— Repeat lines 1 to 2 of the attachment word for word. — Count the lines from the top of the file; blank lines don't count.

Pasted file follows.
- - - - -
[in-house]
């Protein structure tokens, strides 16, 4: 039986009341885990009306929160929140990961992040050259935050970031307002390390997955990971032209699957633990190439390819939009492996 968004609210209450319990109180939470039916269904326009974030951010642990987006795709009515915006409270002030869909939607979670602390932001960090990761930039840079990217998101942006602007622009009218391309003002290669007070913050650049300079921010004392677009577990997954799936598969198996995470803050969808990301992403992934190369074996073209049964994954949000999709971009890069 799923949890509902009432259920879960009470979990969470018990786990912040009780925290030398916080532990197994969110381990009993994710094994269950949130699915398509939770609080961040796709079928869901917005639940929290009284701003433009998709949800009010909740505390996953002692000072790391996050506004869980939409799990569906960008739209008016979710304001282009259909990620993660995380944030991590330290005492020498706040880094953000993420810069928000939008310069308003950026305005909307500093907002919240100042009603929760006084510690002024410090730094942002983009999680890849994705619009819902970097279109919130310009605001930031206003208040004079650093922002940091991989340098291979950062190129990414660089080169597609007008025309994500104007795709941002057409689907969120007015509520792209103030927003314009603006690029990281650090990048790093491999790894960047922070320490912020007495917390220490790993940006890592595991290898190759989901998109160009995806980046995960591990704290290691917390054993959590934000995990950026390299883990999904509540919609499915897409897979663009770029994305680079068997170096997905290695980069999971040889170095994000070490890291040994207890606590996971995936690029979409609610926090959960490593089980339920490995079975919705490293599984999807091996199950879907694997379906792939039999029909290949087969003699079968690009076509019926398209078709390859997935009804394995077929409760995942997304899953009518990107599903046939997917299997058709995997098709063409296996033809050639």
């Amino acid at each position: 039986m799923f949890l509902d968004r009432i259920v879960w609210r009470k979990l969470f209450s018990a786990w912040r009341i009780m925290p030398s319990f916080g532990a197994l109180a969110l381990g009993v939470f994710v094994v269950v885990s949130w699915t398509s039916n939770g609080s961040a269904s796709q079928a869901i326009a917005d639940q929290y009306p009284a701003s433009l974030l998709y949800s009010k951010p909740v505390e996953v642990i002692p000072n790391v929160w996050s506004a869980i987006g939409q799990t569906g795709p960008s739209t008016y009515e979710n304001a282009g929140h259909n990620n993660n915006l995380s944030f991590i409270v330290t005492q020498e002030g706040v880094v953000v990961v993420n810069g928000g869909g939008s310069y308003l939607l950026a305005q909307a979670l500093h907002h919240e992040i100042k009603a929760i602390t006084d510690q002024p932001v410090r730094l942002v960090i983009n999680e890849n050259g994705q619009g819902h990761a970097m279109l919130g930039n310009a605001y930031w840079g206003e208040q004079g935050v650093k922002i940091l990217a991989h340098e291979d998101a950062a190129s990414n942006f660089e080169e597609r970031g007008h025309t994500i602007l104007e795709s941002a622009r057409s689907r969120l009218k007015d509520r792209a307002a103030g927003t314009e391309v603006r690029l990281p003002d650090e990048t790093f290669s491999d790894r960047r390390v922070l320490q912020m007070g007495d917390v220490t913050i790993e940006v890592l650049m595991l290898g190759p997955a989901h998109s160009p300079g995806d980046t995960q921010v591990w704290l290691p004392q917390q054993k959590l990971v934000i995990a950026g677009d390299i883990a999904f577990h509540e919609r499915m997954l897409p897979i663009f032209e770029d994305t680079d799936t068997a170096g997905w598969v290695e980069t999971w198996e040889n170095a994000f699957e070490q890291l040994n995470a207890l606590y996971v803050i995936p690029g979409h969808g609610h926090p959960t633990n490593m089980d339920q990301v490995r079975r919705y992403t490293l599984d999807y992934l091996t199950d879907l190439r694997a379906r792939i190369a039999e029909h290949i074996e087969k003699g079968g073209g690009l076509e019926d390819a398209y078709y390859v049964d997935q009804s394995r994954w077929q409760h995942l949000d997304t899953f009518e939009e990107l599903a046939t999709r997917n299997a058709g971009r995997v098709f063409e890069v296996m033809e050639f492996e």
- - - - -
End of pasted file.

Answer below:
[in-house]
């Protein structure tokens, strides 16, 4: 039986009341885990009306929160929140990961992040050259935050970031307002390390997955990971032209699957633990190439390819939009492996 968004609210209450319990109180939470039916269904326009974030951010642990987006795709009515915006409270002030869909939607979670602390932001960090990761930039840079990217998101942006602007622009009218391309003002290669007070913050650049300079921010004392677009577990997954799936598969198996995470803050969808990301992403992934190369074996073209049964994954949000999709971009890069 799923949890509902009432259920879960009470979990969470018990786990912040009780925290030398916080532990197994969110381990009993994710094994269950949130699915398509939770609080961040796709079928869901917005639940929290009284701003433009998709949800009010909740505390996953002692000072790391996050506004869980939409799990569906960008739209008016979710304001282009259909990620993660995380944030991590330290005492020498706040880094953000993420810069928000939008310069308003950026305005909307500093907002919240100042009603929760006084510690002024410090730094942002983009999680890849994705619009819902970097279109919130310009605001930031206003208040004079650093922002940091991989340098291979950062190129990414660089080169597609007008025309994500104007795709941002057409689907969120007015509520792209103030927003314009603006690029990281650090990048790093491999790894960047922070320490912020007495917390220490790993940006890592595991290898190759989901998109160009995806980046995960591990704290290691917390054993959590934000995990950026390299883990999904509540919609499915897409897979663009770029994305680079068997170096997905290695980069999971040889170095994000070490890291040994207890606590996971995936690029979409609610926090959960490593089980339920490995079975919705490293599984999807091996199950879907694997379906792939039999029909290949087969003699079968690009076509019926398209078709390859997935009804394995077929409760995942997304899953009518990107599903046939997917299997058709995997098709063409296996033809050639």